Two Roman coins have been found at Great Alne. One is in the museum at Warwick, the oth er in private ownership. One was found at 'The Elms' (now 'Alne House') on May 2nd 1959; the other at 'Shawford' (mentioned last issue) in the garden west of the house, in January, 1942. The latter is of great interest. Roman coins, like ours, were originally of copper, silver or gold, but just like ourselves the Romans had debased the currency. This, therefore, is of an alloy of copper called 'orichalcum', usually known as bronze. It is a dupondius, equal to 2 asses and it measures 1¼" (3.2 cm.) in diameter. The obverse shows the head of the emperor Trajan, crowned with laurel and facing to the right. The worn inscription says:
IMP CAES NERVAE TRAJANO AUG GER DAC PM TRP COS PP.
The reverse shows Trajan in military dress, riding at speed towards the right and casting a javelin at a Dacian overthrown by his horse. Some of the inscription on this says:
SPQR OPTIMO PRINCIPI SC
Readers will like to know the meaning of the inscriptions. Both are in the dative case (i.e. saying 'to' so and so) but we will not let that complicate matters for us.
IMP for Imperator is the constant title of Roman emperors.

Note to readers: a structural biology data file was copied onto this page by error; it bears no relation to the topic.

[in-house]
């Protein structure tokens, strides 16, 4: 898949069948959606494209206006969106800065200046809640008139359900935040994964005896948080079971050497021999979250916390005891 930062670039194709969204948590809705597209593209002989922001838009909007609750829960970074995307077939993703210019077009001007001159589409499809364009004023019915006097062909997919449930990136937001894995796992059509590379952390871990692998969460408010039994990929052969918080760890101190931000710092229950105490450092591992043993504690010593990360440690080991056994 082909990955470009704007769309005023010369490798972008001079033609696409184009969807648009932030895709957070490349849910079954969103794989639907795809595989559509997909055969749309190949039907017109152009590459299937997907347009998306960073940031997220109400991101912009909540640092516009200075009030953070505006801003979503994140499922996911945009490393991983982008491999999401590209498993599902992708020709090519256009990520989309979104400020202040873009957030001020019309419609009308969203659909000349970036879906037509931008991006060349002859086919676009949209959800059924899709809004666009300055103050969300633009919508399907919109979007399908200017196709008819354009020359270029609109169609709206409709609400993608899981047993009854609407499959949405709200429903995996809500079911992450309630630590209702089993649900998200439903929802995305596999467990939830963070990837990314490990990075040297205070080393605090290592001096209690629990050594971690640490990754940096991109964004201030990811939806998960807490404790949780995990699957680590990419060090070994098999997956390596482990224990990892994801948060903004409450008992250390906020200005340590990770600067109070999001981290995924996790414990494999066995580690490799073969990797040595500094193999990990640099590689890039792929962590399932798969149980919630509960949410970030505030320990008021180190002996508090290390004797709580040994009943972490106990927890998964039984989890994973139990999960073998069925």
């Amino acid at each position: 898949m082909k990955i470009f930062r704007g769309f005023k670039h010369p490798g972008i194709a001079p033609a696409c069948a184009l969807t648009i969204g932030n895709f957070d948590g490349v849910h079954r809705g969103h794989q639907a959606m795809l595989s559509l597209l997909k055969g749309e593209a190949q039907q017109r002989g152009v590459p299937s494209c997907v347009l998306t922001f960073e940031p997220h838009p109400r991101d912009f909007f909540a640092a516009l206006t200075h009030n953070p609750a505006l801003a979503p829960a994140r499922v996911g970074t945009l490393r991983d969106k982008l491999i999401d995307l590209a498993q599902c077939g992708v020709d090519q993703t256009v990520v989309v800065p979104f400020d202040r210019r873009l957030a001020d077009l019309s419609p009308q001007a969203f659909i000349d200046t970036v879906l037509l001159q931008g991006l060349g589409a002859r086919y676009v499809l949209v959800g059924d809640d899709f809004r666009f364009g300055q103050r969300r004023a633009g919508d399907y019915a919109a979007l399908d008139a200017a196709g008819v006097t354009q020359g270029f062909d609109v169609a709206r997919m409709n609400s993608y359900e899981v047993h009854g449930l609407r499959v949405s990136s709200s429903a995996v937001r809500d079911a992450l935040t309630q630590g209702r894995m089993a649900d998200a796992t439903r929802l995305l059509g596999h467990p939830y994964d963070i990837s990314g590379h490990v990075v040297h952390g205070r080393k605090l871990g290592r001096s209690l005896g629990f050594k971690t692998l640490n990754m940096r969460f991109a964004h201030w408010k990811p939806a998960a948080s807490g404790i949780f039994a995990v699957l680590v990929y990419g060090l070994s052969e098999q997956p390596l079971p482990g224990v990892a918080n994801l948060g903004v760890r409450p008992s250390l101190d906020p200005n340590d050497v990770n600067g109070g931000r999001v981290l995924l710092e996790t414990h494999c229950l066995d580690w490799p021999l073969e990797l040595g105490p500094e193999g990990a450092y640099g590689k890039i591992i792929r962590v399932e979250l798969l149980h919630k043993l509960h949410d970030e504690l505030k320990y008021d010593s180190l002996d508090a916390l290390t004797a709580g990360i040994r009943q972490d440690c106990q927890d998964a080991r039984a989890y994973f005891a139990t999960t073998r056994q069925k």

CAES for Caesar is the name of the family of which the most celebrated member was Julius. After him all emperors bore the name Caesar, together with Augustus - AUG which we may translate Majesty.
Trajan is here called 'son of NERVA because the emperor Nerva adopted him to be his heir and successor. Nerva was appalled at the difficulties of his task and seeing that Trajan was just the man for the job made him a sort of coadjutor emperor, with right to the succession during his own 2 years reign (96 98 A.D.). Nerva had been 70 when he himself succeeded the emperor Domitian, so he acted wisely. Trajan was only 40. In adopting him, Nerva gave him the name of Caesar. Formerly he had been simply Marcus Ulpius Crinitus. It was Nerva also who gave him the name Germanicus (GER) which is an agnomen or last name, implying that he had won victories over the Germans, as he had already done. Later on, his conquest of the Dacians was marked by the add itional name of Dacicus (DAC). PM means Pontifex Maximus or High Priest. The emperors combined the office of High Priest with their other duties, making sure of their authority as we might say, both in Church and State. It has been suggested that TRP is for 'tribunicia potestate' i.e. 'with the power of the tribune' but al though there is such an expression, I think it is more natural to take it as 'tribune of the plebs'. Then COS adds 'with consular power'. Under the Republic the tribunes had absolute power and' their persons were sacrosanct; to make themselves equally sacred the emperors conferred the Tribunes' office on themselves. PP 'Pater Patriae' of 'Father of his country' is a title accepted or refused by various emperors.
This coin must have been minted between the years 98 and 117 A.D. If the SC on the reverse refers to the decree of the Seanate by which Nerva declared Trajan his successor, and if later coins do not have it, then that points to an early date between these two. In any case, the people of Great Alne may be glad that their coin belongs to the reign of a really great man and not to that of certain others!
Alcester & District Local History Society
Summer 1985 Index